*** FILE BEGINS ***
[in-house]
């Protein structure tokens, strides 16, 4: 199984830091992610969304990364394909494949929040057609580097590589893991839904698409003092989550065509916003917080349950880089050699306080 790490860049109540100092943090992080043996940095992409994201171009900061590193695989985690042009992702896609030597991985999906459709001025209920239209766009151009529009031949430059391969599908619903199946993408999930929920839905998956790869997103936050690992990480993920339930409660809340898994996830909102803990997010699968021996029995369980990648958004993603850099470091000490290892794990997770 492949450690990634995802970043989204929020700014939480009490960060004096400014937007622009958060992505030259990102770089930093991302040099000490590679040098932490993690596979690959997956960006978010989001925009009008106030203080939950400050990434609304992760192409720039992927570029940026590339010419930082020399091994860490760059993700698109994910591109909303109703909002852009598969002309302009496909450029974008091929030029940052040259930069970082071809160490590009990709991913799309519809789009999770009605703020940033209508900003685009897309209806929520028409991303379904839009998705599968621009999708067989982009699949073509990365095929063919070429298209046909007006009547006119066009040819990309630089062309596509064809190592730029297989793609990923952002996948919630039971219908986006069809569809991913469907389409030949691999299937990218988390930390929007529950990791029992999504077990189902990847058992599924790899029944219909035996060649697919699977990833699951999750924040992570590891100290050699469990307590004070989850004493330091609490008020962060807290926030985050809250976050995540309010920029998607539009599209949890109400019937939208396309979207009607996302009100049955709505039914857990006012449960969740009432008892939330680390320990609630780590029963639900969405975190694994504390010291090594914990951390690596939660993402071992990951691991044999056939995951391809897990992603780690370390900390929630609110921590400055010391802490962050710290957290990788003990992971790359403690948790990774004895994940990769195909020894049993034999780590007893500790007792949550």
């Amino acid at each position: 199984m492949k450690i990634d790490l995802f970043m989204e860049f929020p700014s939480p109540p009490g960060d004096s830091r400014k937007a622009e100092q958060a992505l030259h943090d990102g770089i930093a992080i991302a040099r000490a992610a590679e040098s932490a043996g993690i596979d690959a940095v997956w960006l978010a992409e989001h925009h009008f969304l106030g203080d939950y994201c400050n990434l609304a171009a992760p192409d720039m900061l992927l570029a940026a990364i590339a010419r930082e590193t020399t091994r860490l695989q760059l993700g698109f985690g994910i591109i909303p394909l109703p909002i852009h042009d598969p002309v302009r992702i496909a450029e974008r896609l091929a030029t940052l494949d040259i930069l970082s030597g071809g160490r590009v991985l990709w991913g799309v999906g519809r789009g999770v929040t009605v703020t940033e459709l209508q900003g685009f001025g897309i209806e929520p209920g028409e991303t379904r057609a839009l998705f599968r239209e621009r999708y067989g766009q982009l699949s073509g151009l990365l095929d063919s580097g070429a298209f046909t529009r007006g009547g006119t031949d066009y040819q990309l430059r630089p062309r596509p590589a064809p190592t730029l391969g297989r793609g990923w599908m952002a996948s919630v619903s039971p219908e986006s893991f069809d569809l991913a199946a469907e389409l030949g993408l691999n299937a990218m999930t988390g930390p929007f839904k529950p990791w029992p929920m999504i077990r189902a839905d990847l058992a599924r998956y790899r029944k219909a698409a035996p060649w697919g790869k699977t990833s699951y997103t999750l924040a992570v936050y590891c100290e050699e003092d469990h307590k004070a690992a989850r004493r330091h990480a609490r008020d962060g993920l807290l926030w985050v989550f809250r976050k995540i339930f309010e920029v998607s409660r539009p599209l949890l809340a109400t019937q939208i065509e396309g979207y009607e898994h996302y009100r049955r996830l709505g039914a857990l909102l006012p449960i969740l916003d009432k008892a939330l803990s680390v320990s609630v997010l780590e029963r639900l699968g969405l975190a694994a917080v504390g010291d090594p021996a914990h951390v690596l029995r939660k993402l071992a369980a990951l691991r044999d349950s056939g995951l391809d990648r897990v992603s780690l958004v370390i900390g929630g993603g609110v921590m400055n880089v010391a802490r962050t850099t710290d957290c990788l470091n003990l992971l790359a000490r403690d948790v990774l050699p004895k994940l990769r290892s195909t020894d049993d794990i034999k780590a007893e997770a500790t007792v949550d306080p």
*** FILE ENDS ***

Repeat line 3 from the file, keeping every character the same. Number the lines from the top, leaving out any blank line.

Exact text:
């Amino acid at each position: 199984m492949k450690i990634d790490l995802f970043m989204e860049f929020p700014s939480p109540p009490g960060d004096s830091r400014k937007a622009e100092q958060a992505l030259h943090d990102g770089i930093a992080i991302a040099r000490a992610a590679e040098s932490a043996g993690i596979d690959a940095v997956w960006l978010a992409e989001h925009h009008f969304l106030g203080d939950y994201c400050n990434l609304a171009a992760p192409d720039m900061l992927l570029a940026a990364i590339a010419r930082e590193t020399t091994r860490l695989q760059l993700g698109f985690g994910i591109i909303p394909l109703p909002i852009h042009d598969p002309v302009r992702i496909a450029e974008r896609l091929a030029t940052l494949d040259i930069l970082s030597g071809g160490r590009v991985l990709w991913g799309v999906g519809r789009g999770v929040t009605v703020t940033e459709l209508q900003g685009f001025g897309i209806e929520p209920g028409e991303t379904r057609a839009l998705f599968r239209e621009r999708y067989g766009q982009l699949s073509g151009l990365l095929d063919s580097g070429a298209f046909t529009r007006g009547g006119t031949d066009y040819q990309l430059r630089p062309r596509p590589a064809p190592t730029l391969g297989r793609g990923w599908m952002a996948s919630v619903s039971p219908e986006s893991f069809d569809l991913a199946a469907e389409l030949g993408l691999n299937a990218m999930t988390g930390p929007f839904k529950p990791w029992p929920m999504i077990r189902a839905d990847l058992a599924r998956y790899r029944k219909a698409a035996p060649w697919g790869k699977t990833s699951y997103t999750l924040a992570v936050y590891c100290e050699e003092d469990h307590k004070a690992a989850r004493r330091h990480a609490r008020d962060g993920l807290l926030w985050v989550f809250r976050k995540i339930f309010e920029v998607s409660r539009p599209l949890l809340a109400t019937q939208i065509e396309g979207y009607e898994h996302y009100r049955r996830l709505g039914a857990l909102l006012p449960i969740l916003d009432k008892a939330l803990s680390v320990s609630v997010l780590e029963r639900l699968g969405l975190a694994a917080v504390g010291d090594p021996a914990h951390v690596l029995r939660k993402l071992a369980a990951l691991r044999d349950s056939g995951l391809d990648r897990v992603s780690l958004v370390i900390g929630g993603g609110v921590m400055n880089v010391a802490r962050t850099t710290d957290c990788l470091n003990l992971l790359a000490r403690d948790v990774l050699p004895k994940l990769r290892s195909t020894d049993d794990i034999k780590a007893e997770a500790t007792v949550d306080p």